It isn’t the most common shot in golf, but it is still an important one to work on.
The dreaded bunker shot can really make or break a good round. If it is something you haven’t practiced, you could find yourself in a lot of trouble when trying to hit out of the sand and you could be taking multiple strokes just trying to get out of it. I have researched some of the best tips to help you avoid sand trouble and save a few strokes.
Here is this week’s golf tips:
Never blade it again
The worst thing that can happen in the bunker is blading the shot. Too often players will go to take a swing out of the sand and end up killing it over the green because they do not connect with the ball properly. There are two causes to blading a bunker shot: trying to scoop the ball out of the sand much like a shot from the fairway and taking too hard of a swing. When swinging hard, you shift your weight to your back foot so it makes it nearly impossible to shift it back to your front foot on your downswing. Make sure you keep your weight on your front foot at all times. Swing through the ball by holding the clubface open sliding under the ball and following through completely. This should help get out of the sand clean and set up a good putt.
Have no fear
There is one big reason why golfers have so much trouble getting out of the bunker and it all has to do with fear. Fear causes you to be defeated before you even swing the club. Approach each bunker shot with no fear and a clear mind. If it will help, hook up with the course pro and take a lesson on the bunker shot to help you get rid of that fear. The less fear you have with a shot out of the sand, the better the result will be when attempting the tough shot.
Practice, practice, practice
Sure it may be the most annoying golf tip out there, but it is true; practicing the bunker shot will only make you better. If your home course has a practice bunker, spend a half hour or so just hitting balls out of the sand. Get your swing speed and ball striking down to a science. If your course does not have a practice bunker, go out on a slow day and ›nd a green-side bunker to practice out of. No one ever said it was illegal to use the course when you are wanting to practice. Work on different lies and clubface angles. The key to this is figuring out what works best for you and giving you con›dence so the next time you find yourself in the sand, you can approach the shot with a clear mind and the confidence in your ability to hit a good shot.
Lies, lies, lies
Keeping with the practice theme, be sure to practice hitting your ball out of the sand from every imaginable lie. Bury your ball so only a little bit shows and hit 10 of them like that taking note as to what each shot does in connection with a different swing speed or clubface angle. Find the best one that works for you and use that to your advantage. Bury the ball half way and do the same thing. Lay the ball on top of the sand so that the entire ball is on the surface. Even the easiest of lies need practiced. Doing this will prepare you for just about anything you can think you may encounter in the sand.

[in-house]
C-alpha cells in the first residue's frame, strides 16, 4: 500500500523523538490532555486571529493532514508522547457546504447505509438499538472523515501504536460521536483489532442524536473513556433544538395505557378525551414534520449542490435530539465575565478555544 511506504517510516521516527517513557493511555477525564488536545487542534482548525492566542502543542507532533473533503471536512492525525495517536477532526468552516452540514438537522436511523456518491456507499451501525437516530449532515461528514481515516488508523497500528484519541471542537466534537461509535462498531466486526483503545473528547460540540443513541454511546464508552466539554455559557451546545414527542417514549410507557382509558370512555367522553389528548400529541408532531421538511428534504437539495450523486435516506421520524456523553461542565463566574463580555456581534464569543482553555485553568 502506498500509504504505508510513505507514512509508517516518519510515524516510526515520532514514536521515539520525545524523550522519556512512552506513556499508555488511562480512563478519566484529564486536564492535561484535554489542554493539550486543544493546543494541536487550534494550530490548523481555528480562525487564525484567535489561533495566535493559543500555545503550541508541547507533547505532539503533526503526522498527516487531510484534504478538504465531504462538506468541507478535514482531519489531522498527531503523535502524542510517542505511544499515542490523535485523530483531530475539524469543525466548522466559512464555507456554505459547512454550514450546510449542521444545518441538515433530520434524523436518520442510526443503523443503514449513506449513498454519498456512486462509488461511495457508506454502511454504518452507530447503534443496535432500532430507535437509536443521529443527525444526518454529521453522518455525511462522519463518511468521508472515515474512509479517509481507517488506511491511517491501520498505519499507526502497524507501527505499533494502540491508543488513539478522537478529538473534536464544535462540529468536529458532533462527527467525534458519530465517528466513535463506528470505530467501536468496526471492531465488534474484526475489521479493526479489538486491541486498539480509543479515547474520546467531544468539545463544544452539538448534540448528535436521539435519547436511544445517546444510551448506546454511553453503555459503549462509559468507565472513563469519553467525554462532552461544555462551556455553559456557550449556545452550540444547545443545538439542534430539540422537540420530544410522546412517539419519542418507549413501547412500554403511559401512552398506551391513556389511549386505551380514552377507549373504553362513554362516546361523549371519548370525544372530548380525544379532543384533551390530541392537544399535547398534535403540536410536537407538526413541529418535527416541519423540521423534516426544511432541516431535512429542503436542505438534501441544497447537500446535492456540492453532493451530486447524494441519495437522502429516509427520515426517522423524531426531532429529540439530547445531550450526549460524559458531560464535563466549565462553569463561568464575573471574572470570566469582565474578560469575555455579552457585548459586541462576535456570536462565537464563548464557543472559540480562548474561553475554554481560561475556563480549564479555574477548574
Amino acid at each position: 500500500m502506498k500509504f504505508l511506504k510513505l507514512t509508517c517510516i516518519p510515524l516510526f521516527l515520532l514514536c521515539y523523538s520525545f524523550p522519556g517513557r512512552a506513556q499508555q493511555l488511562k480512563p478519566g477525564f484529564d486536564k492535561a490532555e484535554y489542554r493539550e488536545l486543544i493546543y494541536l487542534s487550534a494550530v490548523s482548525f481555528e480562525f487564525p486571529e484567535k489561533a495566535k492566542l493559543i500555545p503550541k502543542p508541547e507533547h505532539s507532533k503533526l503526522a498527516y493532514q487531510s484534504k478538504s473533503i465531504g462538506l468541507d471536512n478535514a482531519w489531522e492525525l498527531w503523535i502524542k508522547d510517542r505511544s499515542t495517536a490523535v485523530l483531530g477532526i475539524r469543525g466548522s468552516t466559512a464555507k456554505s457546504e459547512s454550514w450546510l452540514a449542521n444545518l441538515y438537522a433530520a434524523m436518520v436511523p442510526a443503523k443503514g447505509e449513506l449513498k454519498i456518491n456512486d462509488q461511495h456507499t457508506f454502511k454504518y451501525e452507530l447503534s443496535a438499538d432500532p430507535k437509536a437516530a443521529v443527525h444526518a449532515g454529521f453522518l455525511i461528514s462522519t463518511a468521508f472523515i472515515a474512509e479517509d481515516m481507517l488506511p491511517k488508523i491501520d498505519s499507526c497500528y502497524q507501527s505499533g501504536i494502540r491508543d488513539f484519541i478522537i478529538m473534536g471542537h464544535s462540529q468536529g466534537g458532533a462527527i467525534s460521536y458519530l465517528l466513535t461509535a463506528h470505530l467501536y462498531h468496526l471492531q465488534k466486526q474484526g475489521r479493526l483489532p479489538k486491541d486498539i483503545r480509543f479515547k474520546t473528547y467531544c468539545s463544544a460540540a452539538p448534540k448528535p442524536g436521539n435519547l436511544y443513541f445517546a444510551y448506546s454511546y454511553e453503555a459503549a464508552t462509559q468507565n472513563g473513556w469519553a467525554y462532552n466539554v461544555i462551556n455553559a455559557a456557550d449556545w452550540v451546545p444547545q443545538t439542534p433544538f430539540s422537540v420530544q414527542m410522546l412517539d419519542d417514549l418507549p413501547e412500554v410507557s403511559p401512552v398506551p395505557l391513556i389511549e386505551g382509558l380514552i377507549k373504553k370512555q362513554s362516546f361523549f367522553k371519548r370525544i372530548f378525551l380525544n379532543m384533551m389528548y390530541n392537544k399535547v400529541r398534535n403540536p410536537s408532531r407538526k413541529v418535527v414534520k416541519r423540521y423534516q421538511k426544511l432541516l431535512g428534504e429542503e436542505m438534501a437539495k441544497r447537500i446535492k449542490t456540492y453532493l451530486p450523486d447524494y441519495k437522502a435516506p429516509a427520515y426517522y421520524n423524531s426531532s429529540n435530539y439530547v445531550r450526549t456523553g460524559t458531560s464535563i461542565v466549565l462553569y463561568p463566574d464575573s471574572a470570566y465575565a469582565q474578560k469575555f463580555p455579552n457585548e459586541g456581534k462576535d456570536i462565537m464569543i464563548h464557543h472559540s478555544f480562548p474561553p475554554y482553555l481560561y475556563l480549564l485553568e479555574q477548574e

Ignore the pros
It may sound like a horrible tip because those guys are professionals for a reason, but if you are reading these tips, it is very likely that you are not a professional. Trying to mimmic the pros on TV is bad for a recreational golfer like you and me especially when it comes to the bunker shot. They tend to have a closed stance, swing with all of their might ›opping the ball on the green within a few inches of the cup. If I try to do that, you will see my ball bladed 40 yards part the green and I will have a worse shot than what I started with. Do not make the shot harder than it has to be. Take a wide stance and use your shoulders when swinging. Hit a few inches behind the ball with enough power to get the ball out onto the green. You will be happier with your results than if you try to do what Jordan Spieth does on a regular basis.
Study the sand
Different lies and sand conditions affect a bunker shot more than putting the right swing on the ball. Soft, ›uffy sand calls for a contact spot further behind the ball. After some rain, a bunker can become hard and compact. If you try a normal bunker shot, your club could bounce off of the hard sand, make solid contact with the ball and send it ›ying over the green. In this case, use a pitching wedge and play the ball back in your stance. Pitch the ball out, making contact with the ball ›rst then the sand. The ball will come out with less spin, so allow more distance before the hole for the ball to land. This shot is better than trying to pitch it back onto the green after soaring it over.
Too fancy footwork
A good bunker shot can be executed by having some good footwork in the sand. When setting up to your ball, dig both feet into the sand but try not to go down too far. If you dig down too far, you could end up with a worse shot that not digging your feet in at all. Digging in too far will cause you to have limited movement and could affect other parts of your body you need in order to hit a good bunker shot. Dig your feet in slightly to avoid slipping and allow your lower body to help the club pass under the ball. Put most of your weight on your front foot and make sure it stays there. Open your stance a bit so you can clear your front hip. Don’t open it too far, as it will create an awkward swing and off-line shot.